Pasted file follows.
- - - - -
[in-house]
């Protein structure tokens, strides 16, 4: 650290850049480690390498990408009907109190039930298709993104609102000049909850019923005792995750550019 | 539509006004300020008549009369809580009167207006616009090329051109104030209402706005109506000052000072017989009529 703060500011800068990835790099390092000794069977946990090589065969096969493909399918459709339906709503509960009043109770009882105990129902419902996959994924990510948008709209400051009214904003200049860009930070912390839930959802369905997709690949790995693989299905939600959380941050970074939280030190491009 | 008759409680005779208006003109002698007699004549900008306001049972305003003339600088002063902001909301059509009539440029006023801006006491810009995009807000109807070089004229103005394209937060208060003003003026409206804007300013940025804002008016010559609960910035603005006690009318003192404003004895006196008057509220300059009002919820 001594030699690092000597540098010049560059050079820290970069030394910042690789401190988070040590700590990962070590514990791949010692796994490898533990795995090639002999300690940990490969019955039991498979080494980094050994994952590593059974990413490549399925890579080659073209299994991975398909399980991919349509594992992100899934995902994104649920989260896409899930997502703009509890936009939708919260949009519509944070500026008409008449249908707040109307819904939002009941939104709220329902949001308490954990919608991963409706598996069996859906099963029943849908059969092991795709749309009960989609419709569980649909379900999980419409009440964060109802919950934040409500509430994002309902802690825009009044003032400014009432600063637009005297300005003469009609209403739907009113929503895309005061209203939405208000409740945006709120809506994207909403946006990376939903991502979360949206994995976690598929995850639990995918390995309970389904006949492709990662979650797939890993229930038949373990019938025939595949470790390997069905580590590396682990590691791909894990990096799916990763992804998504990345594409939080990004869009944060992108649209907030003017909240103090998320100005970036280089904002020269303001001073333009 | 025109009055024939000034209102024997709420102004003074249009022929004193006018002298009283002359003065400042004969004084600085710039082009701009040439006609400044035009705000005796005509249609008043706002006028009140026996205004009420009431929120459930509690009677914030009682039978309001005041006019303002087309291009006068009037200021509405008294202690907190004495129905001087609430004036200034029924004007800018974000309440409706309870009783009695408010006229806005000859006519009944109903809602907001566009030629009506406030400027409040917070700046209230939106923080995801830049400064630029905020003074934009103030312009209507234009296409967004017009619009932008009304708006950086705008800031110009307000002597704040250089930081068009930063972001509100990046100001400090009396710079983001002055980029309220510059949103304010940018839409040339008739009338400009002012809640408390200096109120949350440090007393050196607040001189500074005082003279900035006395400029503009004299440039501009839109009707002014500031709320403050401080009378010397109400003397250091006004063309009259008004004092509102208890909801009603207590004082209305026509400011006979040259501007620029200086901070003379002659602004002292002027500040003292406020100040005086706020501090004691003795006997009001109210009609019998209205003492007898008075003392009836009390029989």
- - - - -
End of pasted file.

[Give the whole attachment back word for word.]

[in-house]
């Protein structure tokens, strides 16, 4: 650290850049480690390498990408009907109190039930298709993104609102000049909850019923005792995750550019 | 539509006004300020008549009369809580009167207006616009090329051109104030209402706005109506000052000072017989009529 703060500011800068990835790099390092000794069977946990090589065969096969493909399918459709339906709503509960009043109770009882105990129902419902996959994924990510948008709209400051009214904003200049860009930070912390839930959802369905997709690949790995693989299905939600959380941050970074939280030190491009 | 008759409680005779208006003109002698007699004549900008306001049972305003003339600088002063902001909301059509009539440029006023801006006491810009995009807000109807070089004229103005394209937060208060003003003026409206804007300013940025804002008016010559609960910035603005006690009318003192404003004895006196008057509220300059009002919820 001594030699690092000597540098010049560059050079820290970069030394910042690789401190988070040590700590990962070590514990791949010692796994490898533990795995090639002999300690940990490969019955039991498979080494980094050994994952590593059974990413490549399925890579080659073209299994991975398909399980991919349509594992992100899934995902994104649920989260896409899930997502703009509890936009939708919260949009519509944070500026008409008449249908707040109307819904939002009941939104709220329902949001308490954990919608991963409706598996069996859906099963029943849908059969092991795709749309009960989609419709569980649909379900999980419409009440964060109802919950934040409500509430994002309902802690825009009044003032400014009432600063637009005297300005003469009609209403739907009113929503895309005061209203939405208000409740945006709120809506994207909403946006990376939903991502979360949206994995976690598929995850639990995918390995309970389904006949492709990662979650797939890993229930038949373990019938025939595949470790390997069905580590590396682990590691791909894990990096799916990763992804998504990345594409939080990004869009944060992108649209907030003017909240103090998320100005970036280089904002020269303001001073333009 | 025109009055024939000034209102024997709420102004003074249009022929004193006018002298009283002359003065400042004969004084600085710039082009701009040439006609400044035009705000005796005509249609008043706002006028009140026996205004009420009431929120459930509690009677914030009682039978309001005041006019303002087309291009006068009037200021509405008294202690907190004495129905001087609430004036200034029924004007800018974000309440409706309870009783009695408010006229806005000859006519009944109903809602907001566009030629009506406030400027409040917070700046209230939106923080995801830049400064630029905020003074934009103030312009209507234009296409967004017009619009932008009304708006950086705008800031110009307000002597704040250089930081068009930063972001509100990046100001400090009396710079983001002055980029309220510059949103304010940018839409040339008739009338400009002012809640408390200096109120949350440090007393050196607040001189500074005082003279900035006395400029503009004299440039501009839109009707002014500031709320403050401080009378010397109400003397250091006004063309009259008004004092509102208890909801009603207590004082209305026509400011006979040259501007620029200086901070003379002659602004002292002027500040003292406020100040005086706020501090004691003795006997009001109210009609019998209205003492007898008075003392009836009390029989």